Black Mail Blog

Black History: Special Delivery!!



Bessie Stringfield: “The Negro Motorcycle Queen”

Black History: Special Delivery!!

Bessie Stringfield: “The Negro Motorcycle Queen”. She began riding at a time when “good girls” did not ride motorcycles. Click the link to learn more about this amazing woman.

Bessie “BB” Stringfield (1911 – 1993) was a trailblazer and pioneer of her time. During the 1930’s and 40’s she took 8 solo rides across the United States by motorcycle. She was born in Kingston, Jamaica but raised in Boston, MA. By the age of 5 she had become an orphan. She was raised by an Irish Woman. The woman whose name she never disclosed was very good to her. In high school, at the age of 16, BB asked for a motorcycle and was given one; even though at the time, “good girls” did not ride motorcycles. It was a 1928 Indian Scout motorcycle. She had never ridden a motorcycle before but learned quickly. BB often said that “The Man Upstairs (God)” gave her the skills to ride. BB was catholic and her faith in God was very important to her. She would go on to own 27 Harley Davidson motorcycles during her lifetime. She said, “To me, a Harley is the only motorcycle ever made.”

At the age of 19 she began to toss a penny on a map and then ride to wherever the penny landed. She would eventually ride to 48 states. She also performed on her motorcycle in carnival stunt shows. Often, because she was black she would be denied places to stay while traveling. She would stay with black families or sleep at filling stations along the way. BB married and divorced 6 times. She and her first husband lost 3 children. After that, she had no more children. Following her divorce from her 3rd husband, Arthur Stringfield, he asked her to keep his last name because he felt she would make it famous. BB also worked for the U.S. Army as a civilian motorcycle dispatch rider during World War II. She was the only woman in her unit. She carried military documents between domestic military bases. She often encountered prejudice and discrimination while on the road. In one incident, she was run off the road by a man in a pick up truck.

bessie stringflied 2.png

In the 1950’s BB became a licensed practical nurse and purchased a home in a Miami, FL suburb. During that time, she also founded the Iron Horse Motorcycle Club. On one occasion, BB disguised herself as a man and entered a flat track motorcycle race. However, she was denied the prize money when she took off her helmet and it was discovered that she was woman. Reporters referred to her as, “The Negro Motorcycle Queen” and “The Motorcycle Queen of Miami”. Later in life BB experienced medical complications from an enlarged heart. It was a condition that she had been diagnosed with years earlier. Her doctors advised her not ride but she told him that she would not live long if she was unable to ride. So she never quit riding. Se died in 1993 at age 82. BB was inducted into the Motorcycle Hall of Fame in 2002.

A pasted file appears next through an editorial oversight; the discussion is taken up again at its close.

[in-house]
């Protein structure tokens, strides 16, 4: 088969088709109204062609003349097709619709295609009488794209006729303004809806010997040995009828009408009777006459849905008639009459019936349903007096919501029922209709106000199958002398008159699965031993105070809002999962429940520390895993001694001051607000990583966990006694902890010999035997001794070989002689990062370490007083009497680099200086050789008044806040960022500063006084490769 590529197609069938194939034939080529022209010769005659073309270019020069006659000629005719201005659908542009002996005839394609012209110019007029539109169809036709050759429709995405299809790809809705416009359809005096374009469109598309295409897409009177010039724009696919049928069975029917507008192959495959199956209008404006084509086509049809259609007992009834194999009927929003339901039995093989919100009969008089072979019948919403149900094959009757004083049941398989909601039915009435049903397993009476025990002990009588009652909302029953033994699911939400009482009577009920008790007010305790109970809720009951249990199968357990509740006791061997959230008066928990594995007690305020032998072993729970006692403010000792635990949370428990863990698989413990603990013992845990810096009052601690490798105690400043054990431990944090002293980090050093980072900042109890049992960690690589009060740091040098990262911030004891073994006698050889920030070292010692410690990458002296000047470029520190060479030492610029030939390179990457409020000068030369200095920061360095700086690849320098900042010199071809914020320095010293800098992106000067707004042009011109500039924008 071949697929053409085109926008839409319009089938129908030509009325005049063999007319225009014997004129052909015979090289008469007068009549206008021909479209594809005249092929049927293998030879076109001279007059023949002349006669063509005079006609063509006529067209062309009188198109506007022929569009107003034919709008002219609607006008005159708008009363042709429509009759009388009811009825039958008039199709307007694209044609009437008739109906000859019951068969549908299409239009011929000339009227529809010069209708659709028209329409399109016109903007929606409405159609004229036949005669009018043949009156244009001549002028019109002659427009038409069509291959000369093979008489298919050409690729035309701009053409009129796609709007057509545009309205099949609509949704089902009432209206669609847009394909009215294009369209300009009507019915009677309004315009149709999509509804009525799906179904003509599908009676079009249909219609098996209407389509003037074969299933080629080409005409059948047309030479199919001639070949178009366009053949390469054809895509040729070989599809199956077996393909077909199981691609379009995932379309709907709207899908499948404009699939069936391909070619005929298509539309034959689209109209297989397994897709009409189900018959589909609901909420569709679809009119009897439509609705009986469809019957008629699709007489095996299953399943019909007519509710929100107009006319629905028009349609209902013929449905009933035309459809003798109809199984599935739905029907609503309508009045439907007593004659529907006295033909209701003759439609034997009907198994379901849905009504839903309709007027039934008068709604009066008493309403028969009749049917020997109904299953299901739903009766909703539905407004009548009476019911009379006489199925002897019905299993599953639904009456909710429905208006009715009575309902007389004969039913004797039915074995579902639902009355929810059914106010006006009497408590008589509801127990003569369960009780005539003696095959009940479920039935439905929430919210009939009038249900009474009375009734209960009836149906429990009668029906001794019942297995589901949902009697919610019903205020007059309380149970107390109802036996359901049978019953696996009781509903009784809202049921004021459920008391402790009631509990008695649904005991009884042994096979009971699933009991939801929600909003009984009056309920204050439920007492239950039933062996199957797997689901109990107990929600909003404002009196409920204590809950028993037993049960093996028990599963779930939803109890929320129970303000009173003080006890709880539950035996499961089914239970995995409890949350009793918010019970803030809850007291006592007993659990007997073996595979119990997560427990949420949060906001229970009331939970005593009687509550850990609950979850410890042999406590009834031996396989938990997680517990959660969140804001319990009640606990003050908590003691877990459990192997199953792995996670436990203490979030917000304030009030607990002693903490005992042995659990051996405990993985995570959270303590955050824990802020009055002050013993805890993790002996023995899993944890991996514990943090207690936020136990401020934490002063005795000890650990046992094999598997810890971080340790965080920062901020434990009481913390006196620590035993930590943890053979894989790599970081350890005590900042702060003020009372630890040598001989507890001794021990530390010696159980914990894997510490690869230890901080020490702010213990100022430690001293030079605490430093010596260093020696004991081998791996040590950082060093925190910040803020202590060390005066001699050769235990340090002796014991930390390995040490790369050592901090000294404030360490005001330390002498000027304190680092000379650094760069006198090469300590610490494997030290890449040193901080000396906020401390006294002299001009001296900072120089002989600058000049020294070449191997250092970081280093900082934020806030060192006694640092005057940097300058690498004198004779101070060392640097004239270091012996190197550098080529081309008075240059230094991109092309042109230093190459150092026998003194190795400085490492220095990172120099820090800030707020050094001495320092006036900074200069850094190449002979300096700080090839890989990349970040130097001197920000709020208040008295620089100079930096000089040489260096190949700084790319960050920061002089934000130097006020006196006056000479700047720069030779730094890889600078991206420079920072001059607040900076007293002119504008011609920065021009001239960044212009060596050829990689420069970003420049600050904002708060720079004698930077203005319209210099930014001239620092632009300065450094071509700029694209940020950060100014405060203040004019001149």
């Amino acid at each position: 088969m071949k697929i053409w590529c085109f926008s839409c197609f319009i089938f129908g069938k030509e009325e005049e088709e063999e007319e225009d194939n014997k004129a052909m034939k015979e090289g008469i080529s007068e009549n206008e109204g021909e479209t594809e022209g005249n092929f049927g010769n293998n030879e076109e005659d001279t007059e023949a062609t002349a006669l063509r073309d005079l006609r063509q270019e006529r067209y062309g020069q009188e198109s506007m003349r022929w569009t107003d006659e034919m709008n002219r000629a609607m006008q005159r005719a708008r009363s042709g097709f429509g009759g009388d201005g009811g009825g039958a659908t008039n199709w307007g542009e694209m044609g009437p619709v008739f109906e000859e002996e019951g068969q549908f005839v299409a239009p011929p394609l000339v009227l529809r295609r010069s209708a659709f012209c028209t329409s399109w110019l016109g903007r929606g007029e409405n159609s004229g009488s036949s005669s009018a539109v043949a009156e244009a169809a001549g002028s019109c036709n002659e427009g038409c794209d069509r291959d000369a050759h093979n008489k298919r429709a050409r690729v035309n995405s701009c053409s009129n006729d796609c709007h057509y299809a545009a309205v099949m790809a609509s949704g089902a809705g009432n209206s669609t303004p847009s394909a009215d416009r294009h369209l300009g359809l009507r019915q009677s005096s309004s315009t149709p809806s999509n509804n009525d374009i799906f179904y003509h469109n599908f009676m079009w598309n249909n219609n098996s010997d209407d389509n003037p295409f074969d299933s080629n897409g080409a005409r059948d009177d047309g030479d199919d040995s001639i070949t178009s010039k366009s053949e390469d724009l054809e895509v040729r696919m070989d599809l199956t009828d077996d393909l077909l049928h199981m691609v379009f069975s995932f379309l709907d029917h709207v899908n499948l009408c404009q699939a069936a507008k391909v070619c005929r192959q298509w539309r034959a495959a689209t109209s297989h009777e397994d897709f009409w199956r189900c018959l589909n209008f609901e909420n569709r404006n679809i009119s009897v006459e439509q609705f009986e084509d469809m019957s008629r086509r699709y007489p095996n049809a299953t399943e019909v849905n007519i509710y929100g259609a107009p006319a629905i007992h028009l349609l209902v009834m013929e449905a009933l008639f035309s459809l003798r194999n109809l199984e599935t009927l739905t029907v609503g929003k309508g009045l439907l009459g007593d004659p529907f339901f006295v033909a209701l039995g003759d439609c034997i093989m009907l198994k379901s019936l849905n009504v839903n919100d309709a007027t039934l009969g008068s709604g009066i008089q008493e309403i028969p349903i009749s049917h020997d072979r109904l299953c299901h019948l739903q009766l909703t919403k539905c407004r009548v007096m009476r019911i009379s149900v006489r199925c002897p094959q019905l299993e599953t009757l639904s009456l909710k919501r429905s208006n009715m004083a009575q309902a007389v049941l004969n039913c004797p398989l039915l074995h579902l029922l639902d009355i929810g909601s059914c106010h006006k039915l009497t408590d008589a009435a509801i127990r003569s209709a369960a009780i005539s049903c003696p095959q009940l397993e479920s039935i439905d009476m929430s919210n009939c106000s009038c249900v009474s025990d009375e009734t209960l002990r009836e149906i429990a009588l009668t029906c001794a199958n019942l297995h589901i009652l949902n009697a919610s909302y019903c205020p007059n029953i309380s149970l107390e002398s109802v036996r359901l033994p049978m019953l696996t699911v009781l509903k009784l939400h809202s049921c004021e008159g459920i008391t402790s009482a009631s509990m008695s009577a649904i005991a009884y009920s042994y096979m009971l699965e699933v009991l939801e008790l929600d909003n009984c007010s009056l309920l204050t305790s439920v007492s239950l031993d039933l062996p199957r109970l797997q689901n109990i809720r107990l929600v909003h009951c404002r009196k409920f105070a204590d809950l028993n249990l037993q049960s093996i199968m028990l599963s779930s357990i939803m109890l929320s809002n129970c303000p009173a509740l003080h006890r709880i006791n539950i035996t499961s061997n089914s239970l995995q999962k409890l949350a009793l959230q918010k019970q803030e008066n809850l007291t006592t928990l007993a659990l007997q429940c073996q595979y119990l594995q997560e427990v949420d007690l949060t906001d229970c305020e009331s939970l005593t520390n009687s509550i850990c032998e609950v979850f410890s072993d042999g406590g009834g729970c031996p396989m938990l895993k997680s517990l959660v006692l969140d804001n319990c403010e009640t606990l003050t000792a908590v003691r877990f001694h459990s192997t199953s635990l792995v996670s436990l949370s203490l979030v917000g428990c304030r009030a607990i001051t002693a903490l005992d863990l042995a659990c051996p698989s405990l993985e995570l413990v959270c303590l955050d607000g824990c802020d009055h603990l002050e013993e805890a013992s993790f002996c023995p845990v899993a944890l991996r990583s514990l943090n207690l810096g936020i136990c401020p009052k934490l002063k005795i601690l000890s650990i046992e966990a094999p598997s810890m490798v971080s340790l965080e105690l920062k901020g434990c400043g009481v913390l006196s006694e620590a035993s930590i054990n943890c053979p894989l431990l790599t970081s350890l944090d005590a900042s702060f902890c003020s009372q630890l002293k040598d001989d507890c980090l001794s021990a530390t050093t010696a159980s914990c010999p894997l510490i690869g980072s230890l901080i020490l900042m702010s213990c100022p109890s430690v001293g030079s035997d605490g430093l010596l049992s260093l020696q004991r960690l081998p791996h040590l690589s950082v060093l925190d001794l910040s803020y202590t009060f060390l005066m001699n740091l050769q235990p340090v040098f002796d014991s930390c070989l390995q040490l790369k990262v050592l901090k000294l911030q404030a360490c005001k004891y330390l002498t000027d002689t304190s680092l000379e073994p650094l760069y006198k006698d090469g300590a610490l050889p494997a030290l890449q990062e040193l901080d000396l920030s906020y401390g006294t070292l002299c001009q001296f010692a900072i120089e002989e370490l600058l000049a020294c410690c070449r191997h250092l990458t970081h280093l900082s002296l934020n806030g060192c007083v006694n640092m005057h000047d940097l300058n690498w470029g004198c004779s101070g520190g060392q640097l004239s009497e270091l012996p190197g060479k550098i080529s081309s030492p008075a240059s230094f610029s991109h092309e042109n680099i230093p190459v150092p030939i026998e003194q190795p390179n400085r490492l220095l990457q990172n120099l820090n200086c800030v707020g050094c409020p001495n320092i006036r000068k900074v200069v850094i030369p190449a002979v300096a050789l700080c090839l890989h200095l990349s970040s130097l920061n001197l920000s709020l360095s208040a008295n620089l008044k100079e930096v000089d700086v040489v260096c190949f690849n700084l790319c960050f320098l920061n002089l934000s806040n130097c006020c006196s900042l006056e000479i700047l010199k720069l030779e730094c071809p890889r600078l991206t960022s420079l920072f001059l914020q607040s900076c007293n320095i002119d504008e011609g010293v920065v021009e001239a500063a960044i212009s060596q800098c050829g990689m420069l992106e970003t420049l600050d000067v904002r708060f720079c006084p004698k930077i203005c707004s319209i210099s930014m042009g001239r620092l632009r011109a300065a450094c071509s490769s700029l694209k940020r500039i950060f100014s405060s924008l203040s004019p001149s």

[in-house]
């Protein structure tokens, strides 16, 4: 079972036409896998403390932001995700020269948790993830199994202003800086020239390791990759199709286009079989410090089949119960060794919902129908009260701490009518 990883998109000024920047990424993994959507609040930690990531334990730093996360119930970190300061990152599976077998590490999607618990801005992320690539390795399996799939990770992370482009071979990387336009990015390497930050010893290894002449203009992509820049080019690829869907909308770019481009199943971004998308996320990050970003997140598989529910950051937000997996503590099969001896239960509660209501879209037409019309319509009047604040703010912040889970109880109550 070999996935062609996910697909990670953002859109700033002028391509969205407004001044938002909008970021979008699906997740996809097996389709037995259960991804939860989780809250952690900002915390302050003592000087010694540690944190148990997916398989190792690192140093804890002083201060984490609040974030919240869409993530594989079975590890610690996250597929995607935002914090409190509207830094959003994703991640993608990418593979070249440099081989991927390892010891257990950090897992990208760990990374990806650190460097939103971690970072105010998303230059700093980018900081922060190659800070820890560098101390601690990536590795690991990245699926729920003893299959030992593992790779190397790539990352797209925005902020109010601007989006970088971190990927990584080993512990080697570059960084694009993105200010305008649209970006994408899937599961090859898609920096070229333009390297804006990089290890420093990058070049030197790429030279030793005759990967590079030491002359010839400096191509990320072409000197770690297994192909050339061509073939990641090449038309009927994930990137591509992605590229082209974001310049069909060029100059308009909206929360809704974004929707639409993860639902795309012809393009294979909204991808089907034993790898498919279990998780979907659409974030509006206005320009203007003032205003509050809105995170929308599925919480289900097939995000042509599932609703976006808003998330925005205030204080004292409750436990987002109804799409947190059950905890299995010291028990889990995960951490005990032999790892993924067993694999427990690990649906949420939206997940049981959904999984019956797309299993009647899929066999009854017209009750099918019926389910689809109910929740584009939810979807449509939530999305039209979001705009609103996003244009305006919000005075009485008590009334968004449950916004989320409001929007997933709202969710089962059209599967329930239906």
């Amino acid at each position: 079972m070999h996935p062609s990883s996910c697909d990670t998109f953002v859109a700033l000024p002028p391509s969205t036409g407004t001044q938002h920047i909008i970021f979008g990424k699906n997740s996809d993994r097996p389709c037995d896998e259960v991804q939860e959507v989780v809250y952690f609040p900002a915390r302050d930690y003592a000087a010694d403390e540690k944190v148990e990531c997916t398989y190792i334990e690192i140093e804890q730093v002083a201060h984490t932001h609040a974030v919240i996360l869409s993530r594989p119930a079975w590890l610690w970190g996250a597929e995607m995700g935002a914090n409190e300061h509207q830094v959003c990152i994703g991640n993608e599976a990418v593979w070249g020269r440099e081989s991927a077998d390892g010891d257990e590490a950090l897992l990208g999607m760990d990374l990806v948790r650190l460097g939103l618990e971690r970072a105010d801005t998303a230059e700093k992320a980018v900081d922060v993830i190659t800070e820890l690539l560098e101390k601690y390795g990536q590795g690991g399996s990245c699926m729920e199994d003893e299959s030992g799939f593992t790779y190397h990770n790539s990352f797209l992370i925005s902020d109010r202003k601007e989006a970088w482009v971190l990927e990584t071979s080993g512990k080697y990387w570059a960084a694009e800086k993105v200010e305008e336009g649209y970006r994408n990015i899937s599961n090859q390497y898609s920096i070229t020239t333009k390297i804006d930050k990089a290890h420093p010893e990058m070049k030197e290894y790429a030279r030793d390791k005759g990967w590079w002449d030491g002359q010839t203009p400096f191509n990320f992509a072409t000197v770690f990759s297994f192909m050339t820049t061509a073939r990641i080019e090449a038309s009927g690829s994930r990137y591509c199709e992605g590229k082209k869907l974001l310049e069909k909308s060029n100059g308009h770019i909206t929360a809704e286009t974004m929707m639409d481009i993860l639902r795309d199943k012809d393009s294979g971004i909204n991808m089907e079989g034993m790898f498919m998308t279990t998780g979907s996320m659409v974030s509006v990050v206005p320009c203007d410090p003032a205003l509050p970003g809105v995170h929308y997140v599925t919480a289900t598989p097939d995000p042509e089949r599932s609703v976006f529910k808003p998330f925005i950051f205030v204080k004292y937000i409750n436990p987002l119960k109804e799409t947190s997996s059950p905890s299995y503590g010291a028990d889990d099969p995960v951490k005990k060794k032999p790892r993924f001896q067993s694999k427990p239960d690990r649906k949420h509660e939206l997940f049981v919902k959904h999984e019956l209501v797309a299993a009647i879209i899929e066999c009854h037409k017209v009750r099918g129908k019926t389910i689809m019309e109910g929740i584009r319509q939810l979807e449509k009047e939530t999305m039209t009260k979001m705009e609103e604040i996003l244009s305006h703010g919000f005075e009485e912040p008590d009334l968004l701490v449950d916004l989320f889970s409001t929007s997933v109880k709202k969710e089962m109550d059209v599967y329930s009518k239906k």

Recent posts:

Ellen Walker Craig: 1st African American Female Mayor In The U.S.

The Colored Female’s Free Produce Society

Legal Equalizer App: Created To Educate Citizens On Their Rights When Interacting With Law Enforcement

Willa Brown: 1st African American Woman The U.S. To Receive A Commercial Pilot’s License

Celebrating Our Sisters: The Women Behind The Montgomery Bus Boycott

Hazel Johnson-Brown: 1st African American Woman Brigadier General

Black History:  Special Delivery!!

Hazel Johnson-Brown
Hazel Johnson-Brown

Born in 1927, Hazel Johnson-Brown was the first African-American woman to be a Brigadier General in the United States Military in 1979. She joined the army in 1955 shortly after President Truman banned segregation in the armed services.

Hazel Johnson-Brown was one of 7 children. She was raised on her father’s farm in West Chester, PA. Inspired by a public health nurse at the age of 12, she decided that she too wanted to become a nurse one day. Her application to the West Chester School of Nursing in Pennsylvania was rejected because she was black. Undeterred, she moved to New York in 1947 and enrolled in Harlem Hospital School of Nursing. She graduated and took a job at Philadelphia Veteran’s Hospital in 1953. It was there that her co-workers encouraged her to join the Army. She initially enlisted for what she thought would be a two year tour. She excelled and quickly began to rise through the ranks.

Hazel Johnson-Brown - Receiving Rank of Brigadier General
Hazel Johnson-Brown – Receiving Rank of Brigadier General

She continued her education while in the army, eventually earning a masters degree in nursing education from Columbia University and a Ph.D in education administration from Catholic University. She retired from military service in 1983 and then pursued a second career in academia teaching at George Mason University and Georgetown University. She retired from academia in 1997. She currently lives in Washington D.C. area.

Feel free to Like/Re-post/Comment!

Blog at

Up ↑

%d bloggers like this: